10 Apr 2003 – 13 Jan 2003
To mark the anniversary of the opening of the first federal parliament in Melbourne on 9 May 1901, the NGV has mounted a special exhibition of 19th and 20th century Australian art. This exhibition comprises 40 paintings from the Gallery's collection, and key loans from private collections.
16 Mar 2003 – 17 Jun 2003
The Dead Sea Scrolls rank as one of the great archaeological discoveries of all time. These ancient Hebrew manuscripts raise questions about the foundations of Judaism and Christianity. Exhibition highlights include one of the oldest surviving portions of the Hebrew Bible and texts written during the lifetime of Jesus of Nazareth.
02 Feb 2003 – 13 May 2003
Aotearoa/New Zealand artist Colin McCahon is internationally acclaimed as one of the most inventive and visionary artists of the 20th Century. This exhibition has been organised to celebrate the NGV’s acquisition of Colin McCahon’s One (1965), a significant early painting that has been a collection priority for several years.
17 Nov 2003 – 04 Feb 2003
Drawn from the Gianni Versace archives in Milan, this retrospective surveys Versace's major themes and includes garments never before seen in Australia. Transforming design trends of the late 20th Century, Versace created clothing that was visually excessive and which confronted accepted codes of taste, beauty and sexuality.
16 Aug 2003 – 01 Oct 2003
1956 was a significant year for Melbourne: hosting the Olympics, the intake of post-war refugees and migrants, and the introduction of television. Drawn from the NGV Collection, this exhibition presents a diverse and eclectic range of works to explore notions of cultural identity that defined multicultural Melbourne in the 50s.
22 May 2003 – 08 Aug 2003
This exhibition pays tribute to the work of Rover Thomas and Queenie McKenzie, two major artists from Warmun community in the East Kimberley. The exhibition is drawn solely from the collection of the National Gallery of Victoria.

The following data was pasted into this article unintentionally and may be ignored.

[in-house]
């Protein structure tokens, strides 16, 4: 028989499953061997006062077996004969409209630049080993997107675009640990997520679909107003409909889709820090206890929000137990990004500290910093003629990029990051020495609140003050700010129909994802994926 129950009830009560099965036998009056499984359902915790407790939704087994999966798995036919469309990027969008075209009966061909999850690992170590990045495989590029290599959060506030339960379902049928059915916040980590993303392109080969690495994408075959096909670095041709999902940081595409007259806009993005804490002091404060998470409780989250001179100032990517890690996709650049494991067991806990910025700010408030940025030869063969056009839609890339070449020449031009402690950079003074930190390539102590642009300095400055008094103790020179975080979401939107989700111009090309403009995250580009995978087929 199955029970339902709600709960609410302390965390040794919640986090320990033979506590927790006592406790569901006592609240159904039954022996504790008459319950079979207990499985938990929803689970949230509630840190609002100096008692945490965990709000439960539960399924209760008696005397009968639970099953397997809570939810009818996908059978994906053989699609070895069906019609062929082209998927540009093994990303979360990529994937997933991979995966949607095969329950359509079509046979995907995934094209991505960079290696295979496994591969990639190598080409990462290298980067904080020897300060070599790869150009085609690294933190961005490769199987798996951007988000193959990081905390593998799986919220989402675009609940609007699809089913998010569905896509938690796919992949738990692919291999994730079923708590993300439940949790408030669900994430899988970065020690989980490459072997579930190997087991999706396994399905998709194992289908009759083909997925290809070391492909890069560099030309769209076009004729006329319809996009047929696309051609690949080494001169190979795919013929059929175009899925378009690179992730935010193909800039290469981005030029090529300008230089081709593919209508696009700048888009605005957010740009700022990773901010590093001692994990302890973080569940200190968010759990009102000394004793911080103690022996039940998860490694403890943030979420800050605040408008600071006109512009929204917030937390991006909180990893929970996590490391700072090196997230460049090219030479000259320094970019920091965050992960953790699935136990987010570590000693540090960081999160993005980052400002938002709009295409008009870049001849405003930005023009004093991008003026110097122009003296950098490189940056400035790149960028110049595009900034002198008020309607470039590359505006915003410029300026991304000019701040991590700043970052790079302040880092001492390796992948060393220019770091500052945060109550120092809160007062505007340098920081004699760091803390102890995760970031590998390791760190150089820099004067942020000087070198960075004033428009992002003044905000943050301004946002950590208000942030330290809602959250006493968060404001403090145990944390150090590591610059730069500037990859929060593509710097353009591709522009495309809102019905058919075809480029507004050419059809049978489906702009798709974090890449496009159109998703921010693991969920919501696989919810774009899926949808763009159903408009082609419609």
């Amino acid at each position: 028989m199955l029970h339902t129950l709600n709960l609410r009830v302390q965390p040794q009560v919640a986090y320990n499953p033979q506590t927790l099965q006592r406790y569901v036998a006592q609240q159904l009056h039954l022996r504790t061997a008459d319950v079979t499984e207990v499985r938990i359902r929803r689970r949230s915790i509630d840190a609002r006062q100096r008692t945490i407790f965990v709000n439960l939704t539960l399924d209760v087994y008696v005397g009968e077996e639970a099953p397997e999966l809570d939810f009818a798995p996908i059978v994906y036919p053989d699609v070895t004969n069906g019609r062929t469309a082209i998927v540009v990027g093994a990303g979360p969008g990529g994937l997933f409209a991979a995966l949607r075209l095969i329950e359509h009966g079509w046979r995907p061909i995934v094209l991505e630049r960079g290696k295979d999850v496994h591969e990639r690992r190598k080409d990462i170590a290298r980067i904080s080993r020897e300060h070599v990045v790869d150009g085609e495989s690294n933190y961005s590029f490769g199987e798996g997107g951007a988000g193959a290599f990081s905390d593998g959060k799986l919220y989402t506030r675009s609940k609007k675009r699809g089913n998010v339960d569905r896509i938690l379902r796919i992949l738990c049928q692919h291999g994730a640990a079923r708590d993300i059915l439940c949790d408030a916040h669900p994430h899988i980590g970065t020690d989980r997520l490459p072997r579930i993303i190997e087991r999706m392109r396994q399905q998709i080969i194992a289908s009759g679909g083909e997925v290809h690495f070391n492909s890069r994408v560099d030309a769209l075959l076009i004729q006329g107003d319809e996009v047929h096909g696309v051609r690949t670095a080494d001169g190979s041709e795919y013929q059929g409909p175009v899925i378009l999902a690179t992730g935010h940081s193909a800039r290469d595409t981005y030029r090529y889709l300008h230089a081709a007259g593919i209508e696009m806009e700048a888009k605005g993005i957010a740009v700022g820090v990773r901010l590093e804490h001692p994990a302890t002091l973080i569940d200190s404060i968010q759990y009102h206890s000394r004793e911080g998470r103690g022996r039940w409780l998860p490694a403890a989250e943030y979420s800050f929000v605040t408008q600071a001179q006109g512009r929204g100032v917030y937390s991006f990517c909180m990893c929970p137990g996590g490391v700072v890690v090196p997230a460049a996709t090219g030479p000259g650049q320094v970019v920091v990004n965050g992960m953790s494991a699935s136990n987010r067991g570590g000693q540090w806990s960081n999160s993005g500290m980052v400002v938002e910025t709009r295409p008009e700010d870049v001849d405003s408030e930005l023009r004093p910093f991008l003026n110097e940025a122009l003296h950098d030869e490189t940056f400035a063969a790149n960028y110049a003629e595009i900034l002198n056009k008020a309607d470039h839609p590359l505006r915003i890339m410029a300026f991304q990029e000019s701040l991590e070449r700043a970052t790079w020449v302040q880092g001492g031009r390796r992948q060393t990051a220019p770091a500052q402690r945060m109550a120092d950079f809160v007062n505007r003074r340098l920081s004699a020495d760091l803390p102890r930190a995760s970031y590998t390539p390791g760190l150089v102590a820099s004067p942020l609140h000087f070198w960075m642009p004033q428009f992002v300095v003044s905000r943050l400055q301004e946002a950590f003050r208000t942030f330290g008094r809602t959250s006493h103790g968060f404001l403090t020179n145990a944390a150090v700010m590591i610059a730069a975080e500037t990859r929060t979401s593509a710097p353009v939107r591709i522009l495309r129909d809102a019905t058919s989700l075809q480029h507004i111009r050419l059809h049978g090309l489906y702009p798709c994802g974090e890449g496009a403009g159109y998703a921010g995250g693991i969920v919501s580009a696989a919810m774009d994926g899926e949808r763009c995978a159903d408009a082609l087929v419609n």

29 Mar 2003 – 14 May 2003
Top Arts: VCE 1999 presents outstanding work completed by young student artists as part of their assessment for VCE Art and Studio Arts. This exhibition highlights the NGV’s strong commitment and support of contemporary art, arts education and showcases the ideas and attitudes of young people.
28 Apr 2003 – 30 Jun 2003
The National Gallery of Victoria houses one of the world's most important collections of art by William Blake (1757–1827), the English artist, poet and mystic. This exhibition incorporates all aspects of the collection, including Blake’s watercolours, hand-coloured relief prints and wood engravings.
03 Apr 2003 – 09 May 2003
The Museum of Modern Art at Heide, in association with the National Gallery of Victoria, presents the third Clemenger Contemporary Art Award. The exhibition provides a significant contribution to Australian contemporary art in representing some of the most distinguished artists working today.
12 Mar 2003 – 10 May 2003
Treasures of Asian ArtSelections from the Mr and Mrs John D. Rockefeller 3rd Collection of the Asia Society, New York
This exhibition demonstrates the great art traditions of Asia through 85 important artworks drawn from the Mr and Mrs John D. Rockefeller 3rd Collection of Asian Art.
03 Mar 2003 – 12 Apr 2003
VCE: Top Cats presents outstanding work completed by young student artists as part of their assessment for VCE Art and Studio Arts. This exhibition highlights the NGV’s strong commitment and support of contemporary art, arts education and showcases the ideas and attitudes of young people.
- 03 Jan 1991 – 01 Jan 1992
04 Dec 2003 – 22 Feb 2004
This famous painting by Jackson Pollock is on loan to the NGV to celebrate the 20th anniversary of the National Gallery of Australia (NGA) in Canberra. Since the NGA purchased Blue Poles in 1973, the painting has assumed an iconic place in Australian history.
15 May 2004 – 24 Oct 2004
This exhibition includes Zen paintings and calligraphies, ceramics, lacquer and a paper robe that explore the Zen Buddhist way of looking at the world. Zen (Chan in Chinese) originated in China in the 6th century. Zen was revolutionary in that it did not rely on the word, Buddhist scriptures, or Buddhist statues for worship. Zen teaching was to be transmitted from mind to mind, and we can attain enlightenment or awakening to our original nature, when we see the unity of all things.
01 Mar 2003 – 09 Jun 2003
First Impressions considers the work of a range of Australian artists for whom the photogram is a medium that best suits their creative concerns. As their evocative and often mys
04 Dec 2003 – 15 Feb 2004
This exhibition brings together four exceptional works by four international artists – Eija-Liisa Ahtila, Doug Aitken, Lee Bul and Sarah Sze – that chart the shifts in contemporary art that swept across the globe at the start of 21st Century.